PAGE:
It was a simple question, an ice-breaker at a meeting. If you could invite anyone over for dinner, dead or alive, who would you choose? We were going around the circle, and I wished I was more imaginative. My immediate reaction was “I’d like to talk to my dad.”
I could have said Emma Goldman or Magnus Hirschfeld. John Lennon or Rosa Parks. Would Mahatma Gandhi be looking at his watch, wondering if he had to stay for coffee and dessert? Would Audre Lorde have to feign interest in my writing? Would she wonder why she was brought back for this when there were so many more interesting things she could be doing?
My dad would be tickled that I choose him. He was forty-three when he died; I was thirteen. I wish I could talk to him. I’ve got questions.
My dad accepted that I was an eccentric kid. He didn’t try to make me act like a girl. He used to give me his version of “It gets better.” It was a riff on how it was a big world, and once I got out on my own I would find other people like me to be friends with. I half-heartedly believed him. We never talked about my wanting to be a boy or about lesbians or transsexuals.
He tried, more than once, to tell my mother that I was not going through a phase, and that I was not going to out grow out of it. He told her it was counter productive to try to force me to change. My mother over ruled him. She was the authority on raising children. She expected me to marry a man and have kids. He did not stand up to her. I wanted him to protect me. He often failed.
When I couldn’t contain myself, when I lost my temper, when I lashed out, he admonished me: “Watch your language and be respectful. She is still your mother.”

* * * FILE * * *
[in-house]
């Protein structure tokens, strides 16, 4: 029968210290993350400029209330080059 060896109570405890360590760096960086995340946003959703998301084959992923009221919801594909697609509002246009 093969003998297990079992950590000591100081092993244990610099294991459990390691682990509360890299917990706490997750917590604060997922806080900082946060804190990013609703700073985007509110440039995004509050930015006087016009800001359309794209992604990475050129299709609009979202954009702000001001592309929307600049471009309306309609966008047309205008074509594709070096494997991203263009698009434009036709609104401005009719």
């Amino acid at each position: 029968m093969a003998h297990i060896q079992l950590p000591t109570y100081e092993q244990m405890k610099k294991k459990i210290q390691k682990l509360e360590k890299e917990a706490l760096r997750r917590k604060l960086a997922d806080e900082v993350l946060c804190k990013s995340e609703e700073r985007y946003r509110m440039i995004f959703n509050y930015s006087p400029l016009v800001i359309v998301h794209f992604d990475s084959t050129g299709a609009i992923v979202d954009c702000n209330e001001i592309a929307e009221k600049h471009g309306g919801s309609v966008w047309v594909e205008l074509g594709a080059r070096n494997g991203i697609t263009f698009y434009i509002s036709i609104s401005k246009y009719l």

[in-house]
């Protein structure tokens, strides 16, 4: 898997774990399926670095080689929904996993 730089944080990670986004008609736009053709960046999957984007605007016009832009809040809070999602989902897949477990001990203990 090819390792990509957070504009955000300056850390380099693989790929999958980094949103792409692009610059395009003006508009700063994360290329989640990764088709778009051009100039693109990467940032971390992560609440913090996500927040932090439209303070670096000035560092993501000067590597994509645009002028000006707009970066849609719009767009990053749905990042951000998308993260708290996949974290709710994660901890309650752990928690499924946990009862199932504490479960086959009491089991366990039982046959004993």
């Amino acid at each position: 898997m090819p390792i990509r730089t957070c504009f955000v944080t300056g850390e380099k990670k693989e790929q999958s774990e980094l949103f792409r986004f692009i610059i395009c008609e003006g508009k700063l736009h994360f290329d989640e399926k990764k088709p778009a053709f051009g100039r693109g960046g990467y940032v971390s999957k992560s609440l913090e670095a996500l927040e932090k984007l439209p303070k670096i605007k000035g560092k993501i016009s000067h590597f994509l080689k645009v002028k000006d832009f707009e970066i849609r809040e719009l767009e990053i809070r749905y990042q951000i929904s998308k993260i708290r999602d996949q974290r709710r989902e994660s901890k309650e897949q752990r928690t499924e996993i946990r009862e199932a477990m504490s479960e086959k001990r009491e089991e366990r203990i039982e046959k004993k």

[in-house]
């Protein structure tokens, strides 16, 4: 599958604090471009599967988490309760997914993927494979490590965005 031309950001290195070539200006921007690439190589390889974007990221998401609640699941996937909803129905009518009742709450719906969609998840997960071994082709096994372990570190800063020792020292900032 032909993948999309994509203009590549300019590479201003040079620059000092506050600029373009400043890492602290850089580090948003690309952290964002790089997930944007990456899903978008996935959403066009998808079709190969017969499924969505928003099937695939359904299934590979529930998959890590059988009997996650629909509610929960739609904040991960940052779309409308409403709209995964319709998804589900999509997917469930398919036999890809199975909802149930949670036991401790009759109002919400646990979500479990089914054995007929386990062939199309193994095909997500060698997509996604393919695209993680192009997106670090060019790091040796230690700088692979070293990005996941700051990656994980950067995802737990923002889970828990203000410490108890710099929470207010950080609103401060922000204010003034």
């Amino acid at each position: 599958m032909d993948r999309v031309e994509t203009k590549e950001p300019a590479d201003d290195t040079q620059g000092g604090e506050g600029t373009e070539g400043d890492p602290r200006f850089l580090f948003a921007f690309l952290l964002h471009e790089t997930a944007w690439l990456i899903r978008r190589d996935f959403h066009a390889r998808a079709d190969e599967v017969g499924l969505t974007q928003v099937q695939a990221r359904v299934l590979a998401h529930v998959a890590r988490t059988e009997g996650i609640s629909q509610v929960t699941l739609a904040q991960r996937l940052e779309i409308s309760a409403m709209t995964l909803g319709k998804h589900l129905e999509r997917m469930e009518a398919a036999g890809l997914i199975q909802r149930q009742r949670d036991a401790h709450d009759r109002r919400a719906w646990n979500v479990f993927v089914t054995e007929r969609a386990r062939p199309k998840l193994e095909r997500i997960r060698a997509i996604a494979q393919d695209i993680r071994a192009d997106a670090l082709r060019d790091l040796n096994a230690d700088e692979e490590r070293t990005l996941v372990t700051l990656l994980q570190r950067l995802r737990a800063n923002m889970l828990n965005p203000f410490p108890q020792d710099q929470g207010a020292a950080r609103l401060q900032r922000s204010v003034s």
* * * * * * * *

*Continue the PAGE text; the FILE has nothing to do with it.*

I didn’t know how to handle being picked on and bullied at school. I desperately needed to escape from my mother’s criticism and haranguing. I withdrew into my own fantasy world; it was the only place I could be a boy, the only place that was safe. I slipped away from him.
I have a lot of questions about what my childhood was like, but I don’t trust anyone except my dad. I can remember clearly what was going on inside my head, but my memories of being a girl in the real world are vague and scattered.
I’d like to ask him about the suit. He took my brother shopping for a Bar Mitzvah suit; I was ten years old, and tagged along. The salesman sized us up. He told my dad that Jon was probably a regular, but I was definitely a husky. My dad laughed, and explained that he was only looking for a suit for his eldest. He didn’t tell my mother. He didn’t say anything else about it.
I’d like to ask him if he could see what my mother was doing to me. Did he worry about the long-term effects? Did he think I was going to be a butch lesbian? Did he understand that I really wanted to be a boy? What did he think I was going to be like when I grew up? How far would his unconditional love go?
I try not to think about how my life might have turned out if he had lived. If he would have helped me make better choices. If I would have listened.
My dad died in his sleep. They told me it was an aneurysm. I woke up and he was gone. I’m left with my questions and an empty seat at my table.
Note: Public television and radio stations sometimes auction off dinners with a celebrity during fund drives. Here is a link to George Plimpton reading “Dinner at Elaine’s” on The Moth; his story of what happened after a listener donated all of his savings to have dinner with him.